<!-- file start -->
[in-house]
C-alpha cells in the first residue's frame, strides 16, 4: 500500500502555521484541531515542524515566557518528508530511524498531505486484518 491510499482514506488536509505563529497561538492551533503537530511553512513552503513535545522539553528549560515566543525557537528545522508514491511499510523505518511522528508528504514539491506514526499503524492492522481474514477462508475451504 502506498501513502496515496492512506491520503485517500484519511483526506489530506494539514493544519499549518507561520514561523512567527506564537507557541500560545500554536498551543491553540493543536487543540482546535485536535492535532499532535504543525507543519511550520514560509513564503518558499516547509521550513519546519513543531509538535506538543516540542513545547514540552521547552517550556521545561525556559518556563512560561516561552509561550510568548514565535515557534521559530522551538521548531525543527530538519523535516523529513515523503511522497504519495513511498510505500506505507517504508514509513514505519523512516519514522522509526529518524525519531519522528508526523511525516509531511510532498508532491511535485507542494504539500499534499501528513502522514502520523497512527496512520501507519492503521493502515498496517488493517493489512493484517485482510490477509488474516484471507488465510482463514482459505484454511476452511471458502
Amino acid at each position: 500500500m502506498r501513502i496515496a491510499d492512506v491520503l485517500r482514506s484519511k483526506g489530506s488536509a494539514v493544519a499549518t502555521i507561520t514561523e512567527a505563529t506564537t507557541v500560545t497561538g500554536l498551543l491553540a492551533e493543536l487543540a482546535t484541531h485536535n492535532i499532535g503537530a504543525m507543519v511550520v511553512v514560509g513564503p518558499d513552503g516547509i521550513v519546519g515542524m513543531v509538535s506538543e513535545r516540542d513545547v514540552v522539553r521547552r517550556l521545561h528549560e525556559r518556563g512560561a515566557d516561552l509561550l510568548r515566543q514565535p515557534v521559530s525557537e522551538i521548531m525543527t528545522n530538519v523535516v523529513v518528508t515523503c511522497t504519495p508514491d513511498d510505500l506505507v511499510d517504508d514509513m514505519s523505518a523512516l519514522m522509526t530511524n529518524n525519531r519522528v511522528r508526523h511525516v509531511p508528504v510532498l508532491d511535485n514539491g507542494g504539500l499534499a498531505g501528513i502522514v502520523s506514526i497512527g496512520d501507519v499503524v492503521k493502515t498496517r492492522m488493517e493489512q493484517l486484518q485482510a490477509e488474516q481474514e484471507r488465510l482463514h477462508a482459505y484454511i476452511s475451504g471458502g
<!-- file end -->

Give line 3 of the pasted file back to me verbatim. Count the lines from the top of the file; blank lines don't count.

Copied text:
Amino acid at each position: 500500500m502506498r501513502i496515496a491510499d492512506v491520503l485517500r482514506s484519511k483526506g489530506s488536509a494539514v493544519a499549518t502555521i507561520t514561523e512567527a505563529t506564537t507557541v500560545t497561538g500554536l498551543l491553540a492551533e493543536l487543540a482546535t484541531h485536535n492535532i499532535g503537530a504543525m507543519v511550520v511553512v514560509g513564503p518558499d513552503g516547509i521550513v519546519g515542524m513543531v509538535s506538543e513535545r516540542d513545547v514540552v522539553r521547552r517550556l521545561h528549560e525556559r518556563g512560561a515566557d516561552l509561550l510568548r515566543q514565535p515557534v521559530s525557537e522551538i521548531m525543527t528545522n530538519v523535516v523529513v518528508t515523503c511522497t504519495p508514491d513511498d510505500l506505507v511499510d517504508d514509513m514505519s523505518a523512516l519514522m522509526t530511524n529518524n525519531r519522528v511522528r508526523h511525516v509531511p508528504v510532498l508532491d511535485n514539491g507542494g504539500l499534499a498531505g501528513i502522514v502520523s506514526i497512527g496512520d501507519v499503524v492503521k493502515t498496517r492492522m488493517e493489512q493484517l486484518q485482510a490477509e488474516q481474514e484471507r488465510l482463514h477462508a482459505y484454511i476452511s475451504g471458502g